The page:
A while back, I blogged on how researchers have developed tools to intercept streaming video from video conferencing systems and IP surveillance cameras. Today I feel so prescient with the Wall Street Journal's article on how Iraqi insurgents are using similar software to intercept the video feed of Predator Drones.

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The article has the catchy subtitle "$26 Software Is Used to Breach Key Weapons in Iraq; Iranian Backing Suspected." It discusses how the insurgents are using the software to intercept the Drone's unencrypted video stream, "potentially providing them with information they need to evade or monitor U.S. military operations."

According to the article, the military has been aware that this type of attack was posssible for some time: "The potential drone vulnerability lies in an unencrypted downlink between the unmanned craft and ground control. The U.S. government has known about the flaw since the U.S. campaign in Bosnia in the 1990s, current and former officials said. But the Pentagon assumed local adversaries wouldn't know how to exploit it, the officials said."

Let's hope that the Pentagon has learned what happens when you ass-u-me things...

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Did IBM Buy Lombardi To Raise Their Profile With The Business?

 

New_photo by Clay Richardson

For many, IBM's announcement to acquire Lombardi came as a little pre-Christmas surprise. Over the past 24 hours, I've heard several arguments for and against this deal being a game changer.  Ultimately, if you look at this deal strictly as a software acquisition, then it presents many potential problems and hurdles for both IBM and Lombardi:

  • IBM's BPM portfolio is already confusing to customers, with customers and prospects struggling to reconcile whether they should buy Websphere Process Server or FileNet P8 (not to mention the peripheral workflow capabilities provided by Lotus).  From a software perspective, this acquisition makes IBM's BPM maze even more intimidating to navigate.

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Facebook's new privacy settings

Last week, Facebook upgraded its privacy settings. I am sure by now many of you have gone through the new privacy setting wizard. But do you know all the ins and outs of the new settings and how to navigate them?

In general, the new Facebook privacy setting menu is easy to use and straightforward. Some of the new options Facebook provides are positive changes. For instance, you can now hide a wall post to specific individuals (or make them visible to specific individuals). This level of fine-grained control was not available before, which is a welcome change.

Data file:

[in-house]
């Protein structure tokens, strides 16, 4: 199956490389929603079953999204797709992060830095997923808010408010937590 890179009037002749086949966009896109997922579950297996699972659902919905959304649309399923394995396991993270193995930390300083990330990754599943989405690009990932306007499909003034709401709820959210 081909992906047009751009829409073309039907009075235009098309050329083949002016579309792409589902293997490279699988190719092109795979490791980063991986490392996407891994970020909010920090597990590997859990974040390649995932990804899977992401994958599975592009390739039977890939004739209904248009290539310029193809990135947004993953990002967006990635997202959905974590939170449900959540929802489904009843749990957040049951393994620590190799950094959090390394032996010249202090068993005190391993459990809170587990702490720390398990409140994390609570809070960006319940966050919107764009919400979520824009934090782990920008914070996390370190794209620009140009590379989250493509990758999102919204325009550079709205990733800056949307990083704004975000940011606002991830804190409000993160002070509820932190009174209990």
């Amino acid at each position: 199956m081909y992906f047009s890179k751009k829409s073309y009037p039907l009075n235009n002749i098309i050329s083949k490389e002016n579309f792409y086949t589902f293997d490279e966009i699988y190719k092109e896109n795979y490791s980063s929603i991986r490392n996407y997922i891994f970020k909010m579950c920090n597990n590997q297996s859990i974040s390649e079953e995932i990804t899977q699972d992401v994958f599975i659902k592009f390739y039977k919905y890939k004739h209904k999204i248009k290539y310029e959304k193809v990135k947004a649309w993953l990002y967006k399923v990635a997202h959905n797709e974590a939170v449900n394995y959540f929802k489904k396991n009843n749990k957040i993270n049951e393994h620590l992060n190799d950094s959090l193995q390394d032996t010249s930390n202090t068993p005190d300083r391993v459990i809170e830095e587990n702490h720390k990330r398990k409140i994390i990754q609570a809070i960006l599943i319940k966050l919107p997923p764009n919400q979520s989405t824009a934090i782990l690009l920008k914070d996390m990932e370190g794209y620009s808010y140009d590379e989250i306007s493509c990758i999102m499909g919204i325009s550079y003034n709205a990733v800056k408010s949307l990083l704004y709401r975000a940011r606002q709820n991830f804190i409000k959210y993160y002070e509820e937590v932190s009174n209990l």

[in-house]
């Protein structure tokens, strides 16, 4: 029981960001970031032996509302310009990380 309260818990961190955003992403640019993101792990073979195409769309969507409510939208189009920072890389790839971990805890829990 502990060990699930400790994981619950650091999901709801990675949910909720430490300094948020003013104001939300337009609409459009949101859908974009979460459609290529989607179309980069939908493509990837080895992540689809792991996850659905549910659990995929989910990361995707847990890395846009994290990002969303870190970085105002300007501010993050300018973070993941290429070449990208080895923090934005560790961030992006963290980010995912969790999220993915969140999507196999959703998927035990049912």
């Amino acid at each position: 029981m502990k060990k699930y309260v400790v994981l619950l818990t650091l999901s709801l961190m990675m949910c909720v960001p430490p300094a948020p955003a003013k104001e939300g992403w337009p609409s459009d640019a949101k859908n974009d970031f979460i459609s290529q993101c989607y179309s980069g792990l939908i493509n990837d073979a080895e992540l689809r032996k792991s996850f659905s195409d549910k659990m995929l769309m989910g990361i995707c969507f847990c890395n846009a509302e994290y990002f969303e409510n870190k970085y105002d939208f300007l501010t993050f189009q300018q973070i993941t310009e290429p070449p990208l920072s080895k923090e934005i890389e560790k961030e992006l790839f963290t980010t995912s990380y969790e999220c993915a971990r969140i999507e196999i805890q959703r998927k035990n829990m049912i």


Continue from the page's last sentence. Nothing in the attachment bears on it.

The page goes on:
However, in the course of migrating to the new privacy settings, Facebook has made several categories of information visible by default to “Everyone.” If you didn’t actively manage your privacy settings through this new migration, some of your information, such as Family and Relationship, Education and Work, and your posts will be left visible to everyone, regardless of what your previous privacy settings were.

Another puzzling thing is that Facebook apparently does not think the ability to control who can see your “Friends list” belongs in privacy settings. Moreover, they’ve made everybody’s Friends list visible to the world by default. To turn that off, you have to go to your profile page and click the little crayon icon next to your friends list to unselect the “Show Friend List to everyone” option. If you have previously hidden your Friend list from public view, they are now free for all to see unless you did the little trick with the crayon icon! Even worse, your Friend list will now show up in search engine results.

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Is IT Sourcing Getting Less Strategic?

Recent findings from McKinsey’s annual global survey into IT strategy and spending, conducted in October this year, made me stop and think. These concerned IT executives’ own view of the strategic sourcing effectiveness of their IT organizations. Most respondents — two thirds of the sample — rated their strategic sourcing approach as effective. But this endorsement looks less impressive next to the 2008 findings.

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When is enterprise mobility not really ENTERPRISE mobility? (hint - most of the time!)

We often hear about how important enterprise mobility is to businesses. For years ICT events companies have been holding events about "enterprise mobility" and "the future of wireless" etc - and they have filled halls with attendees and sponsors/exhibitors.